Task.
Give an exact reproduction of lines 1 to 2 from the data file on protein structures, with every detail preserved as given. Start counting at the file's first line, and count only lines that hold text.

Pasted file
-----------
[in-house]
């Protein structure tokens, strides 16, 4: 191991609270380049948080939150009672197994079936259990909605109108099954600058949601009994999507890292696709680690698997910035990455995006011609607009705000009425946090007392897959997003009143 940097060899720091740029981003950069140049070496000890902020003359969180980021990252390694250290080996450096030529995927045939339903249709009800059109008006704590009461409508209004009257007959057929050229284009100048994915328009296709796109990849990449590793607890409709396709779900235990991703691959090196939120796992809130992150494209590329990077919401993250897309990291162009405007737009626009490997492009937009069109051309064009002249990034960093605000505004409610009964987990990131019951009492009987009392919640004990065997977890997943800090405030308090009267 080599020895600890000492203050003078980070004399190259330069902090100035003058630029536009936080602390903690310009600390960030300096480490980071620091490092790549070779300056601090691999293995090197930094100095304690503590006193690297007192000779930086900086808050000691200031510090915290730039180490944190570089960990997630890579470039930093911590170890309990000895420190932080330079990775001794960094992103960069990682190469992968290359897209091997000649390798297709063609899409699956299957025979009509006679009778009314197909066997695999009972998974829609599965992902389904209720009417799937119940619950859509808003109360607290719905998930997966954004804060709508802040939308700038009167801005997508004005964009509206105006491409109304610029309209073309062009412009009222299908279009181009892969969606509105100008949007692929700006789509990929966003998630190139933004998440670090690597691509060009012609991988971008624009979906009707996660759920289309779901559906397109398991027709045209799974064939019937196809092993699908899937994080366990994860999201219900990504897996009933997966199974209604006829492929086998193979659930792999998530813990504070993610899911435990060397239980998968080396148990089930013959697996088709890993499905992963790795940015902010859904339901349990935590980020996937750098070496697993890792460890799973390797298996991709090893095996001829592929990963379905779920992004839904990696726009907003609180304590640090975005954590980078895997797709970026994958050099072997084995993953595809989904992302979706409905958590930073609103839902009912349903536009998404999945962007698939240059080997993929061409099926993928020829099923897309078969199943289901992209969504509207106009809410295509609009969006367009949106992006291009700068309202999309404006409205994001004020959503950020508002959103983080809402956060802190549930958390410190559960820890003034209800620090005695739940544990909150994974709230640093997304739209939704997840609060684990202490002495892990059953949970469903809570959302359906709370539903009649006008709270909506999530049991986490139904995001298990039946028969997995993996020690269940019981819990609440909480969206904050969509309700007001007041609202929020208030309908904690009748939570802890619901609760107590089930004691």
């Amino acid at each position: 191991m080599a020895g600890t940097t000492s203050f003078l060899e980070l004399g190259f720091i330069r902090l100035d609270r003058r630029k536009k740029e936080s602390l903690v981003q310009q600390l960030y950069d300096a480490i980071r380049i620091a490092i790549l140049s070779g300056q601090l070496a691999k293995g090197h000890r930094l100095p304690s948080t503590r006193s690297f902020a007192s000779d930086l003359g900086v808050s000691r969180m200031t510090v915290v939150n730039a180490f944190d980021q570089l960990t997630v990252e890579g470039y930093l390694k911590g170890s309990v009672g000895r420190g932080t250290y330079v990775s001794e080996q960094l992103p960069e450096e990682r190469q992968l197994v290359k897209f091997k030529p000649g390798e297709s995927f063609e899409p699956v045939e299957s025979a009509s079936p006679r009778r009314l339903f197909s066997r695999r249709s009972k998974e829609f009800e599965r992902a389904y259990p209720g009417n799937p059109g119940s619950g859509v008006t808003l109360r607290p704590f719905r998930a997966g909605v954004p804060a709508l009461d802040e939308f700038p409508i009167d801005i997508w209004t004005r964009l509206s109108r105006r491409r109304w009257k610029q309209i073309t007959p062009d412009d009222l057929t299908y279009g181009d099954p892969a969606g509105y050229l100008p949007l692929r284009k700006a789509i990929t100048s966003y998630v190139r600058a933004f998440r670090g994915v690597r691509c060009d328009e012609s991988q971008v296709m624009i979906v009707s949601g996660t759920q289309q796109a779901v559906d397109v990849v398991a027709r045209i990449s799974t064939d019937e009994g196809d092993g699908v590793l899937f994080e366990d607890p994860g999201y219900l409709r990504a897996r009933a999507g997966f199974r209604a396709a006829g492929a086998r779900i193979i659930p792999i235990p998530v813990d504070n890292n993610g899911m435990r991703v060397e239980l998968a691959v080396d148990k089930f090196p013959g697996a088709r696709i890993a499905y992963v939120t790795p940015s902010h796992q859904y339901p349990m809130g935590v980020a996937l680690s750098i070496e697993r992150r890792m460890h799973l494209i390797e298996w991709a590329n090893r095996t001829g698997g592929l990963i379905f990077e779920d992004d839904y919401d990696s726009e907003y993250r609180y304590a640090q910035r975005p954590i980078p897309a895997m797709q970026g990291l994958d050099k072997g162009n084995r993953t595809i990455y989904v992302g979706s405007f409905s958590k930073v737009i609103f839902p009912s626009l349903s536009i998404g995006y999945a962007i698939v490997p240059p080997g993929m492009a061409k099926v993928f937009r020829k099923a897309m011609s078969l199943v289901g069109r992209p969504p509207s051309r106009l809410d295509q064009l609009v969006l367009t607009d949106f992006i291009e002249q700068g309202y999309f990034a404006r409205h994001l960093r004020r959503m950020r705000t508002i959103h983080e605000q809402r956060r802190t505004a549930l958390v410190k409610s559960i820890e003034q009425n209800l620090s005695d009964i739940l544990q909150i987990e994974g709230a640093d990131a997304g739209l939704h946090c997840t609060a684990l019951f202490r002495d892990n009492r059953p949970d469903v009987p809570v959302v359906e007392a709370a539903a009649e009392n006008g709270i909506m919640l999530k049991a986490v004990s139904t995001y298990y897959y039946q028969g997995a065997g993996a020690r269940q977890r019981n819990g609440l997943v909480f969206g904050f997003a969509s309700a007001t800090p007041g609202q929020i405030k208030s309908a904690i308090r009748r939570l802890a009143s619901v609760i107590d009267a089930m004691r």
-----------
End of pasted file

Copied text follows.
[in-house]
């Protein structure tokens, strides 16, 4: 191991609270380049948080939150009672197994079936259990909605109108099954600058949601009994999507890292696709680690698997910035990455995006011609607009705000009425946090007392897959997003009143 940097060899720091740029981003950069140049070496000890902020003359969180980021990252390694250290080996450096030529995927045939339903249709009800059109008006704590009461409508209004009257007959057929050229284009100048994915328009296709796109990849990449590793607890409709396709779900235990991703691959090196939120796992809130992150494209590329990077919401993250897309990291162009405007737009626009490997492009937009069109051309064009002249990034960093605000505004409610009964987990990131019951009492009987009392919640004990065997977890997943800090405030308090009267 080599020895600890000492203050003078980070004399190259330069902090100035003058630029536009936080602390903690310009600390960030300096480490980071620091490092790549070779300056601090691999293995090197930094100095304690503590006193690297007192000779930086900086808050000691200031510090915290730039180490944190570089960990997630890579470039930093911590170890309990000895420190932080330079990775001794960094992103960069990682190469992968290359897209091997000649390798297709063609899409699956299957025979009509006679009778009314197909066997695999009972998974829609599965992902389904209720009417799937119940619950859509808003109360607290719905998930997966954004804060709508802040939308700038009167801005997508004005964009509206105006491409109304610029309209073309062009412009009222299908279009181009892969969606509105100008949007692929700006789509990929966003998630190139933004998440670090690597691509060009012609991988971008624009979906009707996660759920289309779901559906397109398991027709045209799974064939019937196809092993699908899937994080366990994860999201219900990504897996009933997966199974209604006829492929086998193979659930792999998530813990504070993610899911435990060397239980998968080396148990089930013959697996088709890993499905992963790795940015902010859904339901349990935590980020996937750098070496697993890792460890799973390797298996991709090893095996001829592929990963379905779920992004839904990696726009907003609180304590640090975005954590980078895997797709970026994958050099072997084995993953595809989904992302979706409905958590930073609103839902009912349903536009998404999945962007698939240059080997993929061409099926993928020829099923897309078969199943289901992209969504509207106009809410295509609009969006367009949106992006291009700068309202999309404006409205994001004020959503950020508002959103983080809402956060802190549930958390410190559960820890003034209800620090005695739940544990909150994974709230640093997304739209939704997840609060684990202490002495892990059953949970469903809570959302359906709370539903009649006008709270909506999530049991986490139904995001298990039946028969997995993996020690269940019981819990609440909480969206904050969509309700007001007041609202929020208030309908904690009748939570802890619901609760107590089930004691």